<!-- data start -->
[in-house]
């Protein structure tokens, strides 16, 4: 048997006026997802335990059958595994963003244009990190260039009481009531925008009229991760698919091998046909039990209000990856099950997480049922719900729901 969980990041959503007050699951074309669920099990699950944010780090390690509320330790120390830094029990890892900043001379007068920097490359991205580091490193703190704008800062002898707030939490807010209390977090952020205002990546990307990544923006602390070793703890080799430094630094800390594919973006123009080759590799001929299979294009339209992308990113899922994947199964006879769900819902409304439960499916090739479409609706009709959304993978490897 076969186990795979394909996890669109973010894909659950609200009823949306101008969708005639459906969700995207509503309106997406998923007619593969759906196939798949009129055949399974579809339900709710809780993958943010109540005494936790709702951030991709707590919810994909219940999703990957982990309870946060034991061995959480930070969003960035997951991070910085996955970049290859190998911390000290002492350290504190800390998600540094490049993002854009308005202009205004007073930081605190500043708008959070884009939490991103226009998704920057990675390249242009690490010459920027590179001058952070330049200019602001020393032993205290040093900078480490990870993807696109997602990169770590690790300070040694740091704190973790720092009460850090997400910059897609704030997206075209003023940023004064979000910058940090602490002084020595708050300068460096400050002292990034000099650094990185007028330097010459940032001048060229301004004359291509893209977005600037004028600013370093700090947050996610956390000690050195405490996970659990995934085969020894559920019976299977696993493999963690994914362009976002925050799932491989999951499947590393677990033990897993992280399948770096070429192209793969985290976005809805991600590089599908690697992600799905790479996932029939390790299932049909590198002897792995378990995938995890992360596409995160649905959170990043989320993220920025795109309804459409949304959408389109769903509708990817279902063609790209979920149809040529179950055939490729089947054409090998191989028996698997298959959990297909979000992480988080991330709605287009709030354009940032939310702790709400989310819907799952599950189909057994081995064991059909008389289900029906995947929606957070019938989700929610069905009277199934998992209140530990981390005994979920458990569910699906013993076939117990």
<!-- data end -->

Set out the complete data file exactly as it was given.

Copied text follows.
[in-house]
């Protein structure tokens, strides 16, 4: 048997006026997802335990059958595994963003244009990190260039009481009531925008009229991760698919091998046909039990209000990856099950997480049922719900729901 969980990041959503007050699951074309669920099990699950944010780090390690509320330790120390830094029990890892900043001379007068920097490359991205580091490193703190704008800062002898707030939490807010209390977090952020205002990546990307990544923006602390070793703890080799430094630094800390594919973006123009080759590799001929299979294009339209992308990113899922994947199964006879769900819902409304439960499916090739479409609706009709959304993978490897 076969186990795979394909996890669109973010894909659950609200009823949306101008969708005639459906969700995207509503309106997406998923007619593969759906196939798949009129055949399974579809339900709710809780993958943010109540005494936790709702951030991709707590919810994909219940999703990957982990309870946060034991061995959480930070969003960035997951991070910085996955970049290859190998911390000290002492350290504190800390998600540094490049993002854009308005202009205004007073930081605190500043708008959070884009939490991103226009998704920057990675390249242009690490010459920027590179001058952070330049200019602001020393032993205290040093900078480490990870993807696109997602990169770590690790300070040694740091704190973790720092009460850090997400910059897609704030997206075209003023940023004064979000910058940090602490002084020595708050300068460096400050002292990034000099650094990185007028330097010459940032001048060229301004004359291509893209977005600037004028600013370093700090947050996610956390000690050195405490996970659990995934085969020894559920019976299977696993493999963690994914362009976002925050799932491989999951499947590393677990033990897993992280399948770096070429192209793969985290976005809805991600590089599908690697992600799905790479996932029939390790299932049909590198002897792995378990995938995890992360596409995160649905959170990043989320993220920025795109309804459409949304959408389109769903509708990817279902063609790209979920149809040529179950055939490729089947054409090998191989028996698997298959959990297909979000992480988080991330709605287009709030354009940032939310702790709400989310819907799952599950189909057994081995064991059909008389289900029906995947929606957070019938989700929610069905009277199934998992209140530990981390005994979920458990569910699906013993076939117990």